January natural gas is set to open a penny higher Monday morning at $3.02 as prices manage to hold $3 technical support and weather forecasts calling for cold remain mostly unchanged.

Weather forecasts overnight changed little. WSI Corp. in its morning report said, “The 11-15 day period forecast is not as cold or warmer than previous forecasts, except across the Northeast. This is due to model trends and the period shift. Forecast confidence is about average today. Despite the model differences during the six-10 day period, medium-range models are in reasonably good agreement with the evolution of the large-scale pattern across the Pacific and North America during the 11-15 day time frame.

“The possible transition of the pattern toward a negative PNA [Pacific North American pattern] and a positive NAO [North Atlantic Oscillation] supports an upside risk across the southern and eastern U.S. The West Coast has a risk to the cooler side.”

Cooler temperatures are in the forecast for next week, but the market impact is far from determined. Bone-chilling cold capable of significant heat use seems to be off the table. WSI forecasts that next week’s Sunday high in Boston of 41 will fall to 27 by Tuesday and inch up to 28 on Thursday. The normal high in Boston is 36. New York City’s Sunday high of 42 is forecast to drop to 31 Tuesday and ease to 29 Thursday. The seasonal high in New York City is 40. Chicago’s 35 high on Sunday is seen sliding to 25 Tuesday and falling further to 22 Thursday. The normal high in the Windy City is 31.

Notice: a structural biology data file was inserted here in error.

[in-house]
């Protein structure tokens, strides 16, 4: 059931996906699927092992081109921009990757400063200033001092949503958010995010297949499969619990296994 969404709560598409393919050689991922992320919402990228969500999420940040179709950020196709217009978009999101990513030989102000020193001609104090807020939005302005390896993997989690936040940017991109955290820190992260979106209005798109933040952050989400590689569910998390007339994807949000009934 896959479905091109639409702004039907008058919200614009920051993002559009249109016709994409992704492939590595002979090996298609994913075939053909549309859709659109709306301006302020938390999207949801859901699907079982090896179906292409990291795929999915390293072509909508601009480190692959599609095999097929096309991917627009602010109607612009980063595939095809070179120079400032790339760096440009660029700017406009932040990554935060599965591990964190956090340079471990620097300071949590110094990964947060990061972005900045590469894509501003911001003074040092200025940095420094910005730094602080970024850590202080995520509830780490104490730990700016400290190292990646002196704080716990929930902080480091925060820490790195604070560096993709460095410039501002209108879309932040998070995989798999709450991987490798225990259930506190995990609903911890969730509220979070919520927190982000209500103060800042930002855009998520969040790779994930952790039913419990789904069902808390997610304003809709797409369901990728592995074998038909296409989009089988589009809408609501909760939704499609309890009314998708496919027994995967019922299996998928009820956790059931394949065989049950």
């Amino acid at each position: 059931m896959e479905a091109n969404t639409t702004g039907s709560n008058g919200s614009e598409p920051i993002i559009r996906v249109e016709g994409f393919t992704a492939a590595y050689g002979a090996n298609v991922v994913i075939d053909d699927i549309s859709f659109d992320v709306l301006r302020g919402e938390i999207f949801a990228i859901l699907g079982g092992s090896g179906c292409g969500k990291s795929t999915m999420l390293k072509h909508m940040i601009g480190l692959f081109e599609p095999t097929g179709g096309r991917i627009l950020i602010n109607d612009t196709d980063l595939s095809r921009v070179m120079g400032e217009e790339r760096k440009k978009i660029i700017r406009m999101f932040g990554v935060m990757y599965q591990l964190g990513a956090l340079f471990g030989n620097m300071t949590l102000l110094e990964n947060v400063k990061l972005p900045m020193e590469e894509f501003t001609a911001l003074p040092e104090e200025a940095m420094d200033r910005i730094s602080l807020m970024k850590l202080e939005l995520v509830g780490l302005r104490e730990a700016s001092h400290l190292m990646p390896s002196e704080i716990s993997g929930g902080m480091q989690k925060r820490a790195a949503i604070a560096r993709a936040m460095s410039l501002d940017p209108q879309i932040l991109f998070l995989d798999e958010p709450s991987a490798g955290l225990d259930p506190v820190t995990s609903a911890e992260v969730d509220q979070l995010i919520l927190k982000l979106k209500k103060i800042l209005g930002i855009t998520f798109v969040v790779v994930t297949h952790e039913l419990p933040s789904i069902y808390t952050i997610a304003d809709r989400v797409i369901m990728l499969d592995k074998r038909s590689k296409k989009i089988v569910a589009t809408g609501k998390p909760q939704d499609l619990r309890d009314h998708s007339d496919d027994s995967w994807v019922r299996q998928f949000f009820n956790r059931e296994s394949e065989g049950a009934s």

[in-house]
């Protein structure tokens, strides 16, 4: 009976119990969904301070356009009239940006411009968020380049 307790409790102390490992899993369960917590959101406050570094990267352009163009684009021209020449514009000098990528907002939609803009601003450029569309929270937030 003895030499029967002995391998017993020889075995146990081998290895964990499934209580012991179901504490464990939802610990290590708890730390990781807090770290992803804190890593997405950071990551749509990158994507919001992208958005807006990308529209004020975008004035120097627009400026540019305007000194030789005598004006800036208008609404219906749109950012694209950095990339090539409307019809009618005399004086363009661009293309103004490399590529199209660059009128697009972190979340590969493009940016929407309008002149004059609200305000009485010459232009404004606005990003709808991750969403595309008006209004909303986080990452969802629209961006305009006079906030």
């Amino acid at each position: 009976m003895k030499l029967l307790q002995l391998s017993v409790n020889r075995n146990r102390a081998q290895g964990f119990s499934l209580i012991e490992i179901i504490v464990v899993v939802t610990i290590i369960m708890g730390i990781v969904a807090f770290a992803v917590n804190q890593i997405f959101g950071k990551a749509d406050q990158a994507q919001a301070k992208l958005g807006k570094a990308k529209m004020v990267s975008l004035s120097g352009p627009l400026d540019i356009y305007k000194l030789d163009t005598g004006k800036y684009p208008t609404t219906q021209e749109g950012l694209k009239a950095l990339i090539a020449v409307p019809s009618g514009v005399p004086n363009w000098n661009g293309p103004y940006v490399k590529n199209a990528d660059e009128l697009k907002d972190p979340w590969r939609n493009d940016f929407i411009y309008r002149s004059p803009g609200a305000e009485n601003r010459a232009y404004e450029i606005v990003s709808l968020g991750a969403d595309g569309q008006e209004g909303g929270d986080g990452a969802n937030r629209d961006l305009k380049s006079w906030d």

Risk managers see nominal upside risk. “As we look forward, it continues to be difficult to build a bullish case for natural gas on a fundamental basis. But with the record short positions that the funds are holding, a cold snap could spark a healthy short-covering rally,” said Mike DeVooght, president of DEVO Capital, a Colorado-based trading and risk management firm. “As we approach year-end, the pressure is on the longs to liquidate their positions, but as we look forward to the New Year, the shorts will have to re-evaluate the risk/reward of being short natural gas under $3.00. On a trade basis, we will continue to hold current positions and re-evaluate after the beginning of the New Year.”

DeVooght advises trading accounts to roll long January $4.20 calls and short January $3.90 put options to February. Current long February $4.20 calls and short February $3.90 puts should be held. End-users are advised to do the same. No strategy has yet been devised for producers and physical market longs.

In overnight Globex trading, February crude oil gained 57 cents to $55.78/bbl and February RBOB gasoline added a penny to $1.5363/gal.